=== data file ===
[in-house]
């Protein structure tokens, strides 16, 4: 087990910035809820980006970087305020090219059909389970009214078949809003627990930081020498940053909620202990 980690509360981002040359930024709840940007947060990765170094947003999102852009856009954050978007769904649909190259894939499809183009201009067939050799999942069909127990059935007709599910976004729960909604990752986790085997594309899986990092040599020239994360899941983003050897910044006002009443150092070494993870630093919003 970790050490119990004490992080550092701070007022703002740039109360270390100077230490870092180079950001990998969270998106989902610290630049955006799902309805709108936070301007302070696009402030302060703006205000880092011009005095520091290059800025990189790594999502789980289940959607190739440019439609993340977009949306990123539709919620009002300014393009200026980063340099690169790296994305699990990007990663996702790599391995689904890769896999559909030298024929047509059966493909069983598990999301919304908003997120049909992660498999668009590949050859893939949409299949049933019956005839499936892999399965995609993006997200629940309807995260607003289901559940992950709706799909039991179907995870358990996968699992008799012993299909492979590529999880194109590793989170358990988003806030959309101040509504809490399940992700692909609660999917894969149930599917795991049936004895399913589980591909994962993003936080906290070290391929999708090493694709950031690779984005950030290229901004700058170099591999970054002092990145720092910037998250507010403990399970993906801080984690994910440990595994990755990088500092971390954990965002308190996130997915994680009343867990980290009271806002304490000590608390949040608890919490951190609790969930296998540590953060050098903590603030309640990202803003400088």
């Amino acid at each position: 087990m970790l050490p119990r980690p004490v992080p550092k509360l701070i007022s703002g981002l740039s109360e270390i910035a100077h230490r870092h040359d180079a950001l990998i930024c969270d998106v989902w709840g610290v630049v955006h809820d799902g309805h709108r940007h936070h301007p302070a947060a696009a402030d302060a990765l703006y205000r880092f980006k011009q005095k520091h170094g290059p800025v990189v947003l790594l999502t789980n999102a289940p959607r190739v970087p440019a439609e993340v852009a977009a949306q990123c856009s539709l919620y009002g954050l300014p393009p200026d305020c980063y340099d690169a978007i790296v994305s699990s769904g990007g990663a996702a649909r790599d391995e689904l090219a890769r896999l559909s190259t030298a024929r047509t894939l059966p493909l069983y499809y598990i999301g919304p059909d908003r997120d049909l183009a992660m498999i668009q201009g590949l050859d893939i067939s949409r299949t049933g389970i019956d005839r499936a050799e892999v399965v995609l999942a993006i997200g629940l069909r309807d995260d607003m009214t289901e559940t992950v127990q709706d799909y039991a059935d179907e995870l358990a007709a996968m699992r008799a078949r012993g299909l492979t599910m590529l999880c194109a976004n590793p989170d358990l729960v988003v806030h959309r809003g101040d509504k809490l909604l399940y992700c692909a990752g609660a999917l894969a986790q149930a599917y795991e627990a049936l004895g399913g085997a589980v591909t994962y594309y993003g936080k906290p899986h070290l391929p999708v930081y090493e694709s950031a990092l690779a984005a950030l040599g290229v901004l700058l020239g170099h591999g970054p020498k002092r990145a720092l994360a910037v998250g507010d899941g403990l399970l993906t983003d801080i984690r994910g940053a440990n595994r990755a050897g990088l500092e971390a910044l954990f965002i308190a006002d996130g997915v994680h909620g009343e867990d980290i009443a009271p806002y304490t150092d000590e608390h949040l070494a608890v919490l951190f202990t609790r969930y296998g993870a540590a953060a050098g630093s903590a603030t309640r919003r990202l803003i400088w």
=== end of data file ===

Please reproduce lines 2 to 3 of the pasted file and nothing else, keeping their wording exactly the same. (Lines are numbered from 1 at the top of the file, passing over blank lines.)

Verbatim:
């Protein structure tokens, strides 16, 4: 087990910035809820980006970087305020090219059909389970009214078949809003627990930081020498940053909620202990 980690509360981002040359930024709840940007947060990765170094947003999102852009856009954050978007769904649909190259894939499809183009201009067939050799999942069909127990059935007709599910976004729960909604990752986790085997594309899986990092040599020239994360899941983003050897910044006002009443150092070494993870630093919003 970790050490119990004490992080550092701070007022703002740039109360270390100077230490870092180079950001990998969270998106989902610290630049955006799902309805709108936070301007302070696009402030302060703006205000880092011009005095520091290059800025990189790594999502789980289940959607190739440019439609993340977009949306990123539709919620009002300014393009200026980063340099690169790296994305699990990007990663996702790599391995689904890769896999559909030298024929047509059966493909069983598990999301919304908003997120049909992660498999668009590949050859893939949409299949049933019956005839499936892999399965995609993006997200629940309807995260607003289901559940992950709706799909039991179907995870358990996968699992008799012993299909492979590529999880194109590793989170358990988003806030959309101040509504809490399940992700692909609660999917894969149930599917795991049936004895399913589980591909994962993003936080906290070290391929999708090493694709950031690779984005950030290229901004700058170099591999970054002092990145720092910037998250507010403990399970993906801080984690994910440990595994990755990088500092971390954990965002308190996130997915994680009343867990980290009271806002304490000590608390949040608890919490951190609790969930296998540590953060050098903590603030309640990202803003400088």
């Amino acid at each position: 087990m970790l050490p119990r980690p004490v992080p550092k509360l701070i007022s703002g981002l740039s109360e270390i910035a100077h230490r870092h040359d180079a950001l990998i930024c969270d998106v989902w709840g610290v630049v955006h809820d799902g309805h709108r940007h936070h301007p302070a947060a696009a402030d302060a990765l703006y205000r880092f980006k011009q005095k520091h170094g290059p800025v990189v947003l790594l999502t789980n999102a289940p959607r190739v970087p440019a439609e993340v852009a977009a949306q990123c856009s539709l919620y009002g954050l300014p393009p200026d305020c980063y340099d690169a978007i790296v994305s699990s769904g990007g990663a996702a649909r790599d391995e689904l090219a890769r896999l559909s190259t030298a024929r047509t894939l059966p493909l069983y499809y598990i999301g919304p059909d908003r997120d049909l183009a992660m498999i668009q201009g590949l050859d893939i067939s949409r299949t049933g389970i019956d005839r499936a050799e892999v399965v995609l999942a993006i997200g629940l069909r309807d995260d607003m009214t289901e559940t992950v127990q709706d799909y039991a059935d179907e995870l358990a007709a996968m699992r008799a078949r012993g299909l492979t599910m590529l999880c194109a976004n590793p989170d358990l729960v988003v806030h959309r809003g101040d509504k809490l909604l399940y992700c692909a990752g609660a999917l894969a986790q149930a599917y795991e627990a049936l004895g399913g085997a589980v591909t994962y594309y993003g936080k906290p899986h070290l391929p999708v930081y090493e694709s950031a990092l690779a984005a950030l040599g290229v901004l700058l020239g170099h591999g970054p020498k002092r990145a720092l994360a910037v998250g507010d899941g403990l399970l993906t983003d801080i984690r994910g940053a440990n595994r990755a050897g990088l500092e971390a910044l954990f965002i308190a006002d996130g997915v994680h909620g009343e867990d980290i009443a009271p806002y304490t150092d000590e608390h949040l070494a608890v919490l951190f202990t609790r969930y296998g993870a540590a953060a050098g630093s903590a603030t309640r919003r990202l803003i400088w």